With the addition of video to DSLRs, a new market has emerged for high-quality video at a fraction of the historical price. DSLRs, priced about the same as some prosumer video cameras, can accomplish things once off the table for filmmakers. Now, having follow focus and a narrower depth of field are as simple as changing a lens.
With the rise of these cameras, many accessories and elements have arrived on the scene to make the amateur filmmaker’s job easier. So, what does it take to make professional video with a DSLR (but without a full movie studio)? Here’s some of my equipment recommendations, plus some tips for getting the most out of it.
The Right Camera
To shoot DSLR video, you need a camera capable of video. From Nikon, this includes the D300s, D90 and D7000, D5000 and D3100. From Canon, this includes the 1D Mk IV, 5D Mk II, 7D, 60D, 550D/Rebel T2i.
Sony and Pentax also have cameras that support video capture.
The resolution (720p vs 1080i) and frame rate of video varies by manufacture and even camera. The best Canon camera for video is currently the 7D. On Nikon, the D300s is the best. For the time being, Nikon users are stuck shooting at 720p video, with a lower frame rate and resolution than Canon.
The Canon 7D is the choice of many aspiring professionals and is even being used on many professional shoots for television and film.
Recommendation: Canon EOS 7D 18 MP CMOS Digital SLR Camera ~$1,900
Lighting the Scene
Cameras may be able to shoot up to 128,000 ISO, but in the video world, noise is an issue, so good light is key.
Along with using natural light, various continuous lighting sources are available. These range from the high-end (such as Litepanels LED solution) to the cheap end (some work lights from a home improvement store).
There are three common types of lighting instruments, all of which can work in most situations. The big difference is price.
The most commonly used type of lighting for theatre and film, tungsten lights use a filament made of the metal tungsten. This filament burns very hot and produces a lot of light. Tungsten lights come in many shapes and sizes, with a Fresnel being a good starting point for video.
A Fresnel produces a soft beam of light which covers a large area. With tungsten lights, it’s easier to control the beam of light.
Budget Recommendation: Cooper/Regent TQS1000 Twin Work Light 1000-Watt and Stand $32 – Can be bought at any hardware store, these lights are cheap and provide lots of light. Can also be used with fluorescent bulbs to save energy.
Recommendation: Arri 650W Fresnel Compact 3-Light Kit $1759 – Includes three lights and a carring case, plus barn doors, stands and filters. With this, you’re all set for a shoot!
A cheaper overall option, fluorescent lights produce less heat than tungsten lights and produce a cooler, more bluish light.
Many starter film light kits include a fluorescent light. Usually, these use multiple bulbs grouped together in a reflector to create light.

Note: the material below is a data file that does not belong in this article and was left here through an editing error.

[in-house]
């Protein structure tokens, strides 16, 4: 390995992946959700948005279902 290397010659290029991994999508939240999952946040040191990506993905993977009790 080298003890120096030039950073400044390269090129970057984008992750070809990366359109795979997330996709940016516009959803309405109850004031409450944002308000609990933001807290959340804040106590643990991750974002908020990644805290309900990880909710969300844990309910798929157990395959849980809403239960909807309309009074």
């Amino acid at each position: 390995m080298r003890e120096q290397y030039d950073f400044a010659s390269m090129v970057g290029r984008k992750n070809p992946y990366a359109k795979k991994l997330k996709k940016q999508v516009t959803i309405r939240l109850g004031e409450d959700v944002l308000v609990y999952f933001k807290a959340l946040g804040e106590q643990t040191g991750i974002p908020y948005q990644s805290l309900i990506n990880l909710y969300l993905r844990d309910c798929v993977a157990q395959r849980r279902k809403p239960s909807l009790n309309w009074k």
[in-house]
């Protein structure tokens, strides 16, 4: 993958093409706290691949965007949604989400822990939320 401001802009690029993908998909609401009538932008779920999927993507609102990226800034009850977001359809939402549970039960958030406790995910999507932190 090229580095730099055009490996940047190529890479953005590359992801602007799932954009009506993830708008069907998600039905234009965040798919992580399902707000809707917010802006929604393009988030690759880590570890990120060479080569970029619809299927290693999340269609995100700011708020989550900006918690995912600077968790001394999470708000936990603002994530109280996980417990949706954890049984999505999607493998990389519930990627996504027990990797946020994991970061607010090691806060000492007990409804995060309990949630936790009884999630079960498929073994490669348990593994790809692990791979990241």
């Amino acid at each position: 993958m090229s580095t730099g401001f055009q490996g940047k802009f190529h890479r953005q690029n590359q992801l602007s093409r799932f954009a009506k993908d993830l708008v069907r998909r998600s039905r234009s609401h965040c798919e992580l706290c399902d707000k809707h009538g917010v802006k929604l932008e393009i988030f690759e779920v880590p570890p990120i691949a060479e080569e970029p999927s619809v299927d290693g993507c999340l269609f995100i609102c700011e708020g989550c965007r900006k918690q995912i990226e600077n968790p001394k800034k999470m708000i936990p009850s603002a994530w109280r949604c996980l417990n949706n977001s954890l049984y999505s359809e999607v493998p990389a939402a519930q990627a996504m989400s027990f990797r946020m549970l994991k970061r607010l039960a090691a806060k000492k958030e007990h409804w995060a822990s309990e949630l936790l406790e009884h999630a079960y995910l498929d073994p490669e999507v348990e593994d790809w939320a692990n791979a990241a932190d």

Recommendation: Impact VA902 Three Lamp Fluorescent Cool Light $120 – A good value priced light that’s cool to the touch.
The newest and therefore most expensive option, LED lights last longer and use less power while producing the same amount of light. LED lights offer some advantages over tungsten and fluorescent lights. They’re cool to the touch and can be easier to transport, plus they have no fragile glass bulbs.
With the proper hardware, you can create the same lighting effects with LEDs as with others. LEDs do require a different white balance setting than regular lighting. LEDs run much cooler in color. Before any shoot, it’s a good idea to white balance your camera for them.
Budget Recommendation: LEDs are still fairly new, so there is no budget friendly models on the market yet.
Recommendation: ikan 500 3 Light Kit $1699 – Priced less than LitePanels, these lights put out a good amount and have many controls, plus they have built in barn doors for controlling the light.
Whatever the type of lighting, make sure to pick up some lighting hardware. Lighting hardware includes light modifiers like softboxes, barn doors, color gels, gobos, etc. These make positioning the light and working with it much easier.
Holding the Camera
DSLRs as video cameras produce great cinematic results. To take it to the next level, a rig and railing system allows for complete control of the camera focus, allowing for professional style focus pulling and stabilization.
Some rigs simply help you stabilize the camera by making it into a shoulder mounted camera (like television cameras) while other rigs turn a DSLR into a full film-making rig with a monitor, rails, gears and follow focus.
The goal of a DSLR rig is to allow easier camera movements with easier focusing. By holding the DSLR more like a video camera, it creates better video with less "jello shots" and shaky camera.
A camera rig can be comprised of many elements, but here’s a few of the basic ones. Which ones you will need will depend on the scale of your project.
Rails make up the base of a DSLR rig. The camera is mounted to a plate and then to them. This allows easy movement of the camera for focusing and helps distribute the weight. Rails also make transporting the camera easier, as the other elements attach to it.